Taco Bell, Who Are You?
If you’ve come across previous G&T blog posts, you’re probably familiar of my acrimony towards Taco Bell. This rage is endless and everlasting, and keeps me alive.
“Think Outside the Bun”. Really? It sounds like something The Onion’s Jean Teasdale came up with. The kind of lady that knits Christmas ornaments and records soap operas with VHS tapes. A person that intentionally writes in Denelian.
Why do I despise Taco Bell so much? Hum.
1. I worked at a Taco Bell at the age of sixteen, and I saw dry, non-constituted bean powder for the first time.
2. Lettuce, tomatoes and a dollop of sour cream is not the definition of “Supreme” in my book.
3. Mild Sauce, Hot Sauce, and Fire Sauce are actually the same thing.
4. The male actors in their commercials, which represent their target demographic of 18-25, all wear knit stocking caps. Probably catering to potheads with munchies. Not that there’s anything wrong with that as a marketing standpoint, it works. But potheads wore stocking caps in that Dazed and Confused movie, which came out in 93, and was set in the 70’s. Potheads now wear Fidel Castro hats.
5. When I was growing up, there was a jukebox in the Taco Bell on Center Street in Deer Park, TX. I told some friends I’d play a few songs on it, and by some technical glitch, the jukebox played “I Touch Myself” by The Divinyls instead of “Mic Checka” by Das Efx, effectively canceling out my street cred and henceforth the rest of my teenage life until I bought a pistol and sold drugs.
This is the part where I should probably delve into the history of Taco Bell, explaining how an ex-Marine came up with this brilliant concept to make Mexican food more approachable to other white folks that were afraid of visiting Mexican taquerias. But you already know the story. We know what Taco Bell is. We understand that it is far from Mexican cuisine. And some will perpetually choose Taco Bell over a nearby taqueria, because they mistakenly believe that a corporate conglomerate is more concerned with food safety than a family-run truck, or maybe because they don’t want to get out of their car to order food for fear of getting robbed by a Mexican.
So it did come as great surprise to me that Taco Bell is now offering “Cantina Tacos”- their version of the Real Deal Holyfield. Taco truck tacos- complete with corn tortillas, chopped cilantro and onion, with a slice of lime. A real lime that was grown on a tree.
When I heard the news, it was as if I had initiated a chess match with Deep Blue, and after three moves, it was like, “You know, let’s just watch Power Rangers instead”.
You don’t expect Taco Bell to make a move like this. They are expected to come up with idiotic things, such as getting 50 Cent to sue them, or a “Drive-Thru Diet” campaign. I mean, seriously. Taco Bell is a company that gets Shaquille O’Neal to endorse their food. Their most recent ad campaign involves starting a petition to have the Federal Reserve print more $2 bills. Ad execs get paid for this.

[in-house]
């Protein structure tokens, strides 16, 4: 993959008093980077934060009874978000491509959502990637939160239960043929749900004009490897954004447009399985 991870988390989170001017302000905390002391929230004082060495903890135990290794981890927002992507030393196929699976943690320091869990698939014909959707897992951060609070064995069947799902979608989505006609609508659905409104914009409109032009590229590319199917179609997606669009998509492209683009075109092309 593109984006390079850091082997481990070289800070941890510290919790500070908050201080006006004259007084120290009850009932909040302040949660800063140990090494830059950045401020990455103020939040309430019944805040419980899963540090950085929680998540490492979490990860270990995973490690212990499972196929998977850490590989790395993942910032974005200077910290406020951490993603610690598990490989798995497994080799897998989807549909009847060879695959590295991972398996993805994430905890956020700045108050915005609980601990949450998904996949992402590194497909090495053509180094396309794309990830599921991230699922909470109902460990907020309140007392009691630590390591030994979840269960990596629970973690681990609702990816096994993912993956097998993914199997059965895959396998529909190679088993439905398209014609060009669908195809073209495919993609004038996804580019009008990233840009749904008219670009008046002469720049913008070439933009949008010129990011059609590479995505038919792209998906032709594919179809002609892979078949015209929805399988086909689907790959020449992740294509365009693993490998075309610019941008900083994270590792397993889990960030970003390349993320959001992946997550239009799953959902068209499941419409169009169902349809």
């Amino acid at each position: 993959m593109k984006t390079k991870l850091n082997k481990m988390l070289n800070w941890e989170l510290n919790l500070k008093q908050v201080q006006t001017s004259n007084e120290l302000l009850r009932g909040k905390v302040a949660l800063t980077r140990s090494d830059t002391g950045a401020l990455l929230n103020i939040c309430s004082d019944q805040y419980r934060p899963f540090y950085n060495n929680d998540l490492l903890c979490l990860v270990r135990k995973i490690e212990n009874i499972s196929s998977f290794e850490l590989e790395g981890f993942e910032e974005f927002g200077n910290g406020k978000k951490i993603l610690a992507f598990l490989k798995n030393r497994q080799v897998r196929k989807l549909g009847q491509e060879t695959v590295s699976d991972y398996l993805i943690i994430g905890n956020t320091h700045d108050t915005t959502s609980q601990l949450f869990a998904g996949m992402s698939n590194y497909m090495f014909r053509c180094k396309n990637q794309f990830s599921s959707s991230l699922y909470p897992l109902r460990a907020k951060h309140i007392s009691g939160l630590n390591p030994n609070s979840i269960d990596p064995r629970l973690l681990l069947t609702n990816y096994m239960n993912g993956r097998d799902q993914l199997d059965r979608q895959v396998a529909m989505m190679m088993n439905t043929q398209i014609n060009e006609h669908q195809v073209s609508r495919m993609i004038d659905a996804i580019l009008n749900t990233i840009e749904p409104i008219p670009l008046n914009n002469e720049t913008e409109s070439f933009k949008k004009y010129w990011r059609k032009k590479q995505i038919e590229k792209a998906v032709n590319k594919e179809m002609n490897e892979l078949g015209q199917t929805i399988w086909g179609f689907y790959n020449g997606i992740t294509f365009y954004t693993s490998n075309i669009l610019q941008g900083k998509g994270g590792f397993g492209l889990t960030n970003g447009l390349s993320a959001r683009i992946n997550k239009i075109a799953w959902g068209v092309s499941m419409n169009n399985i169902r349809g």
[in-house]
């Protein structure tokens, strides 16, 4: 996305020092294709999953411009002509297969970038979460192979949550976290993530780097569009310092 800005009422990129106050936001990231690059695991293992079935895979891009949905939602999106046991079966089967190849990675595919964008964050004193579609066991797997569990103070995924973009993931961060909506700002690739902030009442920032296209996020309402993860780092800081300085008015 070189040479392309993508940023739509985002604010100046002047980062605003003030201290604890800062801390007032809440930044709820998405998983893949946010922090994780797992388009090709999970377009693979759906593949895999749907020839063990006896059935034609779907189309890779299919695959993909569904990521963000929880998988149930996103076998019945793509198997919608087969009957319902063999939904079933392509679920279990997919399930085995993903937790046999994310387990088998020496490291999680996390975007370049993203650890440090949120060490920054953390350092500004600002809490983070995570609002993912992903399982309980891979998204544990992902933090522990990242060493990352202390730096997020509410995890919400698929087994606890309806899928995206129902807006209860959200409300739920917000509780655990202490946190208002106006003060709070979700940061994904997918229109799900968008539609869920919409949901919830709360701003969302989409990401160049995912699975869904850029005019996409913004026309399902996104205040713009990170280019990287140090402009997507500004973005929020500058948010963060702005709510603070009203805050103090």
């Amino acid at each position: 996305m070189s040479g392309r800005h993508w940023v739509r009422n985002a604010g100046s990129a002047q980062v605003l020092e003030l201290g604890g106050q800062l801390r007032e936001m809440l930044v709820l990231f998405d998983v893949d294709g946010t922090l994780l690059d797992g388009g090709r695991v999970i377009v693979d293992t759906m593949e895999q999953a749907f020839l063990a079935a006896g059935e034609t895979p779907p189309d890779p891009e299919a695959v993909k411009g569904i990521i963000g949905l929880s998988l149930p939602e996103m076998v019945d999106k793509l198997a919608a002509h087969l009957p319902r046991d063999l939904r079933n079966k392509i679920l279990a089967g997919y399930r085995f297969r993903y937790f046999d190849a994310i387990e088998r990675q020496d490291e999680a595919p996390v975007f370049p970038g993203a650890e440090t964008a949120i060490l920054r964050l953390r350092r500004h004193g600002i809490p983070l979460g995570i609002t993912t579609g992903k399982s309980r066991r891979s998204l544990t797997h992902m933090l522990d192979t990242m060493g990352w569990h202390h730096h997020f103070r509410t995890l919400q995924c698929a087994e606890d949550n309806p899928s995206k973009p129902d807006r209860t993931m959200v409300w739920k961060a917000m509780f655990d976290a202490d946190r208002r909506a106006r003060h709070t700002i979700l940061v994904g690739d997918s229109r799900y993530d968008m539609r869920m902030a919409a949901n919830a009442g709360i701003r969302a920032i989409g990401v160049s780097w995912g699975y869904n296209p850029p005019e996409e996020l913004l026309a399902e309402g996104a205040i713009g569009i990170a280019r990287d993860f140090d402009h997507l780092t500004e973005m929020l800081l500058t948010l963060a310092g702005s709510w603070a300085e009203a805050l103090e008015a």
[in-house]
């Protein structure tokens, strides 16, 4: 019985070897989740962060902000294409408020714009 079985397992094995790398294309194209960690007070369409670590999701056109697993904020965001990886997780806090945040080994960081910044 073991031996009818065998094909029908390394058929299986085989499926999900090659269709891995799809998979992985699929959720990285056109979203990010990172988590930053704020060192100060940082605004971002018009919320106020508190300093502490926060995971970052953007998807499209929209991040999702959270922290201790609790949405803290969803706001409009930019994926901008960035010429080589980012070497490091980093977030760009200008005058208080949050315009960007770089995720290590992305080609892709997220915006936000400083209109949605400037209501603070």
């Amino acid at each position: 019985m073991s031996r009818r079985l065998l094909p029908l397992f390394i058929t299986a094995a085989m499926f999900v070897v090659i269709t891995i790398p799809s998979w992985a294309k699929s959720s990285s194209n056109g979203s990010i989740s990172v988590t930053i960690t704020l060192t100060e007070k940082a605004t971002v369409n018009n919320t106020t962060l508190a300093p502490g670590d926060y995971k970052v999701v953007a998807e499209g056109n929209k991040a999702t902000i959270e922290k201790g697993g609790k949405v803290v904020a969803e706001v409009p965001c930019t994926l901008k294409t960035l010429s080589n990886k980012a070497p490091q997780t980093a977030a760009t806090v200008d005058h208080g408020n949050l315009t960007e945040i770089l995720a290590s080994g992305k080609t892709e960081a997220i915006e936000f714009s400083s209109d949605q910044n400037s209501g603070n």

As a self-proclaimed tacologist, it was my solemn duty to give these tacos the Pepsi Challenge. I stopped at the recently remodeled Taco Bell on Shepherd and Vermont and ordered all three Cantina tacos. My voice dripped with sarcasm as I ordered word-for-word:
“I’ll have the Premium Fire-Grilled Chicken, Premium Cut Carne Asada Steak and the Carnitas Shredded Pork Cantina Tacos with Fire Sauce and a super turbo sized Mountain Dew, bro”.
The nice young lady behind the counter obliged, and I brought the stuff home so nobody would see me there. I looked in the bag and saw three tacos wrapped in real aluminum foil. I grinned and shook my finger at the tacos.
“I see what you did there”.
Again, it is odd that Taco Bell made this decision, but at the same time, it is believable. Taco truck tacos are inexpensive, and so are their ingredients for the most part. Cilantro and onions are some of the cheapest produce you can find, and corn tortillas are less expensive than their flour counterparts. With the exception of avocado slices (which you generally see out West or near coastal towns), you can put a decent taco together for nickels with the bulk buying power that Yum! Brands has. The aluminum foil is probably the most expensive element. They have everything to gain from this decision, and nothing to lose.
I tried the chicken taco first, even though chicken tacos are a little odd for me to order. Reason is, if I want chicken tacos I’ll just buy a whole chicken from Pollos Asados el Regio and eat it with tortillas. I couldn’t tell if this was white or dark meat- it was kind of in between, like the inside of a McNugget. It had a nice color to it, with those charred stripes that make it look like it was once cooked on a grill or painted by some kind of grill-striping machine. Some chunky salsa verde would have gone nicely with it, but I doubt if Taco Bell knows what tomatillos are.
The beef taco wasn’t bad either. They were a bit stingy on the beef, and again, eating any kind of taco with Taco Bell’s Fire, Hot or Mild sauce is about as pointless as enrolling Justin Bieber in the Boy Scouts.
I bit into the smokey, juicy and tender pulled pork taco as Johnny Cash played “When the Man Comes Around” in the background, hanging my head in shame as I chewed and swallowed my onions, cilantro and pride. I genuinely enjoyed this taco, as the images of the hundreds of hard working taqueros, shaking their heads in disapproval, flashed through my mind in order of their appearance in my traitorous life. I was disturbed by this, but then my mind halted with an epiphany.
Maybe I’ve won.